Celebrating International Women’s Day with the World’s Top Female Surfers
International Women’s Day is a day intended to celebrate the contributions of women to society worldwide, with the ultimate goal of more quickly achieving gender equality. Though there have been some disappointing displays of objectification in professional surfing in recent times – see the video below starring Stephanie Gilmore for an example – there has certainly been movement in a positive direction with regards to the way women surfers are viewed publicly.
For a long time female surfers were largely ignored as athletes, and even today a major issue in professional surfing relates to the tendency to focus on the bodies of female surfers, while male surfers receive more adulation for their surfing feats. Many of the world’s top female surfers, however, are pushing hard to be looked upon in the same light as their male counterparts, and have made significant inroads in supporting the cause of International Women’s Day. Continued high performance has resulted in sponsorships from big brands, something which is indicative of the increasing regard in which these women are held.
As the reigning world champion, Tyler Wright has branded herself as one of the most iconic female athletes in the world, and has been able to command sponsorships in a way her predecessors were unable to. She has a number of major brands supporting her, ranging from major surf brand Ripcurl to lesser known businesses such as Ocean & Earth Store. The latter of these offers custom made surf accessories in Tyler Wright’s name, in a similar vein to the custom-made surf equipment available from Branded by Disrupt.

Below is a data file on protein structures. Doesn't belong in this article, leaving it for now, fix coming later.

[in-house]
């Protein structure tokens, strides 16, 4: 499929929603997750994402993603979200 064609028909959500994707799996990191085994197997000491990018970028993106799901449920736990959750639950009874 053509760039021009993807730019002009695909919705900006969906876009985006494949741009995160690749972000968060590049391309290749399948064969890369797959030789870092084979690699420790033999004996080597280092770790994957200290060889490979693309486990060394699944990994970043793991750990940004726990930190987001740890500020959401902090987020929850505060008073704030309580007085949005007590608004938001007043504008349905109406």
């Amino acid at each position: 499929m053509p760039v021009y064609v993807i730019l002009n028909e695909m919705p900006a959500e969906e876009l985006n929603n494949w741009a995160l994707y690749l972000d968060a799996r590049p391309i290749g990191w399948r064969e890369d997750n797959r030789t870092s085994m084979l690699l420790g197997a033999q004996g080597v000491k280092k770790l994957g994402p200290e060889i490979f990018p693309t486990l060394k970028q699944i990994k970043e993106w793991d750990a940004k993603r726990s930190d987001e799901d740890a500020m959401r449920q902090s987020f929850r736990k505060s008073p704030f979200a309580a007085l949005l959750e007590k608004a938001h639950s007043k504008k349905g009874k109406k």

The winner of $536,000 in prize money in 2016, the world champ can point to the equal prize money received by all professional surfers, regardless of gender, as the type of equality International Women’s Day seeks to attain. Despite this, she recognises the difficulties her predecessors faced in attaining this parity. The problems faced by the champions of last generations, such as Layne Beachley, stand in stark contrast to Wright’s situation, where she is paid fairly, gains sponsorships with ease, and most importantly, is recognised for her brilliant surfing. This, perhaps, is indicative of the movements International Women’s Day wishes to create more of.
Similar to Tyler Wright, Carissa Moore’s resume ensures she demands significant interest from sponsors. She is supported by major apparel label Hurley, a branch of the leading sports apparel brand on the globe in Nike. An ability to attract interest from one of the dominant organisations worldwide is indicative of the stead in which she is held, as well as the progression which has been made in recognising female surfers.
As a three-time world champion at the age of 24, Carissa Moore is well placed to become one of the most well decorated surfers in the sports history. Her journey has not been entirely smooth sailing though, with the Hawaiian admitting to experiencing negativity surrounding her body even in the aftermath of her first world title. In fighting through such adversity to claim two more titles in the ensuing four years, Moore has proven an inspiration. An ability to rise above such unreasonable criticism is perhaps the best way to silence it, and the young star has forged a platform from which to demonstrate the supreme talent possessed by female surfers. Such stoicism coupled with such talent is to be applauded, and inevitably places Moore as an ambassador for the equality which International Women’s Day hopes to make customary.